“Being diagnosed with Diabetes can be a very scary thing, and it can easily make your life stand still for a moment”– Charlie Kimball.
I have Type 1 Diabetes. I was diagnosed at 20 years old. I was surprised, but I should have expected it. The disease runs in my family.
I discovered I was diabetic because I started working in a daycare, and a physical was required. The doctor did lab work, and my sugar count returned very high. The doctor’s office called to give me the diagnosis, but I was not home. At that time, HIPPA laws were nonexistent, so they told my mom. She wanted to contact me immediately, but it was before cell phones, so she could not find me and impatiently paced the floor, waiting for me to come home. Finally, when I got home, she sat me down and gave me the news. I was devastated. I felt like my life was over. I don’t like people messing with my food or my eating habits. I knew that this diagnosis was going to change my life.
Thinking back, a lot of things made sense. Starting in my teen years, I was extremely moody and thirsty; I urinated often and was always tired. I was kicking myself; I should have recognized the symptoms. I was mad at my mom because she should have recognized the signs. After all, my grandpa on one side and grandma on the other side had Type 2 diabetes and had experienced the same symptoms before they were diagnosed.
I realized that we often miss what is right in front of our faces.
For the first two years, I controlled the disease with oral medications. However, I continued being angry and didn’t change my habits. Finally, I was put on insulin and took shots for 40 years. I have had issues with my diabetes for years and continue to want desserts and carbohydrates.
By the time I was 60, I had become a brittle diabetic. A brittle diabetic is an individual with significant, unexplained changes in blood glucose concentration. As a result, it is harder to control my sugar. It has become imperative to take my eating habits more seriously. Because my sugars were uncontrolled, I was encouraged to get an insulin pump. For various reasons, I fought against this suggestion. Finally, I caved and got one. I have struggled with it since I started wearing it. However, my sugar is better controlled, and I don’t have to take four shots daily!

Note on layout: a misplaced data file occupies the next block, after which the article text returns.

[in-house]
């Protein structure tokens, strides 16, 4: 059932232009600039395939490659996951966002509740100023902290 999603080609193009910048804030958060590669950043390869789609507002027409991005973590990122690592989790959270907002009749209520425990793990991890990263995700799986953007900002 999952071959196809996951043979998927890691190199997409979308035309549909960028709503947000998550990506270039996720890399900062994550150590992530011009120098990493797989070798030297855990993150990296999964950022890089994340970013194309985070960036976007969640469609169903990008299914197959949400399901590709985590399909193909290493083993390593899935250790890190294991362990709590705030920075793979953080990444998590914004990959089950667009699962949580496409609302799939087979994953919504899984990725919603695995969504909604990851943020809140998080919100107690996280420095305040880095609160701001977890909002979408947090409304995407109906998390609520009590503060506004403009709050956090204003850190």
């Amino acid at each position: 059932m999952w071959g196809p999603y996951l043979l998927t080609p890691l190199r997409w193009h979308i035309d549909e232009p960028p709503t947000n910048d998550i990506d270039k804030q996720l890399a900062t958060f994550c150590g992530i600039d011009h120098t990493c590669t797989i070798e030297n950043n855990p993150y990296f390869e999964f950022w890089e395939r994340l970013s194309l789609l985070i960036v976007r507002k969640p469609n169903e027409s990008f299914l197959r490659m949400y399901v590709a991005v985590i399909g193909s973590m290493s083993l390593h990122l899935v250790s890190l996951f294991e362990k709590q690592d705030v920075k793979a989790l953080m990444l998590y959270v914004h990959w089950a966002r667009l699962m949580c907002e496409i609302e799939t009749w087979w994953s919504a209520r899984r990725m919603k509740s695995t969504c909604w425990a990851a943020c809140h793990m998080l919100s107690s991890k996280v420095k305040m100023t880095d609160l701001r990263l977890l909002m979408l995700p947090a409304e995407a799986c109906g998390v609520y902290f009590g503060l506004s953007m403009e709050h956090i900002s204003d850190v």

Many wonder what they can do for the person with diabetes; STOP ENCOURAGING THEM TO CHEAT. It is detrimental to their treatment and cruel to those struggling with the eating plan!!
If you have family or friends with diabetes, the following are some ways to support them.
· Know what diabetes is and how it's treated.
· Be open to the kind of help they want, and don't judge.
· Look out for the symptoms of low blood sugar.
· Serve a variety of foods.
· Be a workout buddy.
· Offer mental and emotional support.
November 14 is recognized as World Diabetes Day. The holiday is observed on Frederick Banting's birthday because he and Charles Best developed insulin. The day's purpose is to recognize diabetes as a problem that affects everyone worldwide and is not specific to any race or country.
I encourage you to learn more about diabetes and help those you love in caring for themselves.